Performance royalties about to hit the Hill


A bipartisan posse of Reps led by Judiciary Chair John Conyers (D-MI) is putting the Performance Rights Act back in play in the House, and Sen. Patrick Leahy (D-VT) is expected to follow suit in the Senate. Conyers is being aided and abetted by Howard Berman (D-CA), Darrell Issa (R-CA), Marsha Blackburn (R-TN), and Paul Hodes (D-NH).

AFTRA has just come out in support of the measure, and takes the opportunity to thank other members of the House, including Jane Harman (D-CA), John Shadegg (R-AZ), and adds thanks you to a number of other senators, including Orrin Hatch (R-UT), Dianne Feinstein (D-CA), Bob Corker (R-TN), and Barbara Boxer (D-CA).
The real force behind the move is RIAA. It would be in addition to composer royalties already routinely collected from broadcasters. NAB has characterized the performance royalty effort as a tax on radio, however, which fails to recognize the promotional value of airplay.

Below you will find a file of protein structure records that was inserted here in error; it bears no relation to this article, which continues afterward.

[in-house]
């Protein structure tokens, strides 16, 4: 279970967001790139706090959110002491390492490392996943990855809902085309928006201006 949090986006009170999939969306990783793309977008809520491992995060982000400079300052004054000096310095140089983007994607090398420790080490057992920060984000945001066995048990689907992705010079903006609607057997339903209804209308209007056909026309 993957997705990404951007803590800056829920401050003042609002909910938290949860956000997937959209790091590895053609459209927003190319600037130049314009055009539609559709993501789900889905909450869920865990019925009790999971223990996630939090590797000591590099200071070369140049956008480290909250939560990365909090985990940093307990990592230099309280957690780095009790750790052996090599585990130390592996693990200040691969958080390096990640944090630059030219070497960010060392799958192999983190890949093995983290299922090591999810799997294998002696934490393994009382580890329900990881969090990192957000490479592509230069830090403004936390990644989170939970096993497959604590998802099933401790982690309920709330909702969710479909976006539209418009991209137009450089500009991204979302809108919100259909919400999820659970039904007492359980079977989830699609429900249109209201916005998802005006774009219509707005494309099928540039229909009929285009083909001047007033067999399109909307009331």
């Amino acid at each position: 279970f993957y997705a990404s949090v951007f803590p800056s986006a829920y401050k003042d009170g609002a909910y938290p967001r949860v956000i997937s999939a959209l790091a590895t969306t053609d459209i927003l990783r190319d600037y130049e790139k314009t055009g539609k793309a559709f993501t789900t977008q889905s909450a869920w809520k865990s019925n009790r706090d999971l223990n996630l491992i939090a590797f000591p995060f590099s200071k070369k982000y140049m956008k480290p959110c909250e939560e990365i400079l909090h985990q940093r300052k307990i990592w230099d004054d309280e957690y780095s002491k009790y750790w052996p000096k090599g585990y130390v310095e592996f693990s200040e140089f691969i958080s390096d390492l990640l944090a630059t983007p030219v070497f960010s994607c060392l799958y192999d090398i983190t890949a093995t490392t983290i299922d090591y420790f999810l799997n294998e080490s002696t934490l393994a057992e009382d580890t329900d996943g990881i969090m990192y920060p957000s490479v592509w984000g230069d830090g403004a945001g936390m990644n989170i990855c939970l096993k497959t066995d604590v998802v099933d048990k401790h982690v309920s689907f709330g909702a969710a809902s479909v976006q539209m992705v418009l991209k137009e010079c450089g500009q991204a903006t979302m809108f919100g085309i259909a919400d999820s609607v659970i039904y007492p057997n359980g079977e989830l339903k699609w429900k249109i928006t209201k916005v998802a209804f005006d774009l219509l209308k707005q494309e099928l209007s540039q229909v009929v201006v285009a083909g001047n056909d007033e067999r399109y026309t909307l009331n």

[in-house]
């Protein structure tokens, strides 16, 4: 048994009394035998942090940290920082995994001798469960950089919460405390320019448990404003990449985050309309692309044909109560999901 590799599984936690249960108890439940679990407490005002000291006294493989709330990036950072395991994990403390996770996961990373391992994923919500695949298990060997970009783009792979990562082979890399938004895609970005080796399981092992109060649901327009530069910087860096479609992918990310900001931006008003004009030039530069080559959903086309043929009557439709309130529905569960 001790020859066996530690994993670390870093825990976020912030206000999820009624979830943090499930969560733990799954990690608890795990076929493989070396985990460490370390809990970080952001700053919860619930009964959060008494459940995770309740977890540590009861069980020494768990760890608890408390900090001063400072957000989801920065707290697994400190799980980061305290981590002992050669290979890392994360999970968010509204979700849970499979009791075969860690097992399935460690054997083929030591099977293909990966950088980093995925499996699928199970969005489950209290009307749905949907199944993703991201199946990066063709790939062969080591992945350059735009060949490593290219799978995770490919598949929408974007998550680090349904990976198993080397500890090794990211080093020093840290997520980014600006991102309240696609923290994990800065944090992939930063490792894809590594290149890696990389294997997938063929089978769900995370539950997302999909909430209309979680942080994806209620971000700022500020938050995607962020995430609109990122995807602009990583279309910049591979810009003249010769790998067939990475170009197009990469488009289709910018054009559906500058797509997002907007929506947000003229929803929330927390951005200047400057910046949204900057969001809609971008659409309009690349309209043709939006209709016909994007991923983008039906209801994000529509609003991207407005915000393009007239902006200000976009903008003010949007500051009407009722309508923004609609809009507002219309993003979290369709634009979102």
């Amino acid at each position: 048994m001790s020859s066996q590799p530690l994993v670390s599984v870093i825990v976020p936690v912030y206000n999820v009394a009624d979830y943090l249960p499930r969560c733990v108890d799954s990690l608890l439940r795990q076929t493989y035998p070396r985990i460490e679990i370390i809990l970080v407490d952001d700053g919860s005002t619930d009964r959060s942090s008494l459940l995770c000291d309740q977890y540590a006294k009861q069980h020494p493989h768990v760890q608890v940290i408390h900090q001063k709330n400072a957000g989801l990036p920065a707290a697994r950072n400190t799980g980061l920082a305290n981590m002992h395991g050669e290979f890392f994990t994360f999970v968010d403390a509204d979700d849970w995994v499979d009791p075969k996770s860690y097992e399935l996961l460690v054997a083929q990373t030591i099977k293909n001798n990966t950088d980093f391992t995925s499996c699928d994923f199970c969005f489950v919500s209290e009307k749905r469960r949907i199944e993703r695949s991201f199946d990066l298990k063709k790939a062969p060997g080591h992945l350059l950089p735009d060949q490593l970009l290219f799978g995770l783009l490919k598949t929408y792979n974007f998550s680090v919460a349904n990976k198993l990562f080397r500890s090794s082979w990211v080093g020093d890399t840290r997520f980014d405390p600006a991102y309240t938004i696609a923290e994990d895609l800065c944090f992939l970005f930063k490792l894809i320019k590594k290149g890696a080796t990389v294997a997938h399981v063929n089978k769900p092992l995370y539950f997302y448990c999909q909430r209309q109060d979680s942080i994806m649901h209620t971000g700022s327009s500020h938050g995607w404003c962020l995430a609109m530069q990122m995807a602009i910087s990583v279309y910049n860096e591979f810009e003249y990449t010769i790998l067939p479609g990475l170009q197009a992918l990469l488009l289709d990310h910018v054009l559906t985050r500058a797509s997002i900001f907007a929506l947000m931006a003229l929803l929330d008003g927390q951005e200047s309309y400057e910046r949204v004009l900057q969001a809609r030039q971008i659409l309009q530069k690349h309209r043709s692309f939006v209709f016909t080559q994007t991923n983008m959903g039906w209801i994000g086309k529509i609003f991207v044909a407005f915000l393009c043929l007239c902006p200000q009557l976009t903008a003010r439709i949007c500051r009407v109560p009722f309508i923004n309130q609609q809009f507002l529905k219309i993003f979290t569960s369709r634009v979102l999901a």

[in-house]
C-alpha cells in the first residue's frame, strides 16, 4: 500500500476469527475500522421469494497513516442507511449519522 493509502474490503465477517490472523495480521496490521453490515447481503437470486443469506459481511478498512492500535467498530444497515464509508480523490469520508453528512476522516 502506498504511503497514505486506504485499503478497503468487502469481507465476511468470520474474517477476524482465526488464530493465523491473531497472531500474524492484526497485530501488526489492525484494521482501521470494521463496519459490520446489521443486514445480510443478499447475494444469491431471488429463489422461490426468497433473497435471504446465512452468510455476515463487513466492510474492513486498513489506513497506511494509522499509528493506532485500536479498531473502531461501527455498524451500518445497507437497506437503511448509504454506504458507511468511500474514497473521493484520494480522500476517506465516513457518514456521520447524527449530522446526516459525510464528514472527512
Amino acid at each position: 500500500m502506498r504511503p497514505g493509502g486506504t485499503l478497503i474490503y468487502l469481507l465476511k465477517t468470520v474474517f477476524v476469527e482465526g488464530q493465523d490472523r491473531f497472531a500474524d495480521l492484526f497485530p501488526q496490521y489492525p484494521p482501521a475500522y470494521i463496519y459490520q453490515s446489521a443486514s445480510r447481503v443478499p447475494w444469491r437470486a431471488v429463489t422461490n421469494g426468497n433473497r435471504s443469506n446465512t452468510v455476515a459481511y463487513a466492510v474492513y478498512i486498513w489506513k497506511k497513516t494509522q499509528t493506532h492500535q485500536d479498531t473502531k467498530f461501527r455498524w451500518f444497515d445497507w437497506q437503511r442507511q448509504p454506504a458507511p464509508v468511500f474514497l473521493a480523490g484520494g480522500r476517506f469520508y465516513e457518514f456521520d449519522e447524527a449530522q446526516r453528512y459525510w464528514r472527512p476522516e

And NAB issued a strong objection to the bill. David K. Rehr summed it up in a letter to legislators, writing, “Local radio broadcasters consider this fee a ‘performance tax’ that will not only harm your local radio stations, but will threaten new artists trying to break into the business as well as your constituents who rely on local radio. Although the proponents of H.R. 848 claim this bill is about compensating artists, in actuality at least half of this fee will go directly into the pockets of the big record labels, funneling billions of dollars to companies based overseas.” He concluded, “Although the big record labels have seen their revenues decline over the last decade, local radio broadcasters are not the reason the recording industry is losing money, and it should not be the industry to fix it."

RBR/TVBR observation: We’ve commented on many aspects of this morally-bankrupt money grab from the international recording conglomerate. And we will again. For now, suffice it to say that the legislators who approve of this measure are heavily represented on the respective Judiciary committees, so the Act is expected to survive committee vetting. It is expected to face a stiffer fight on the floors of each wing of Congress.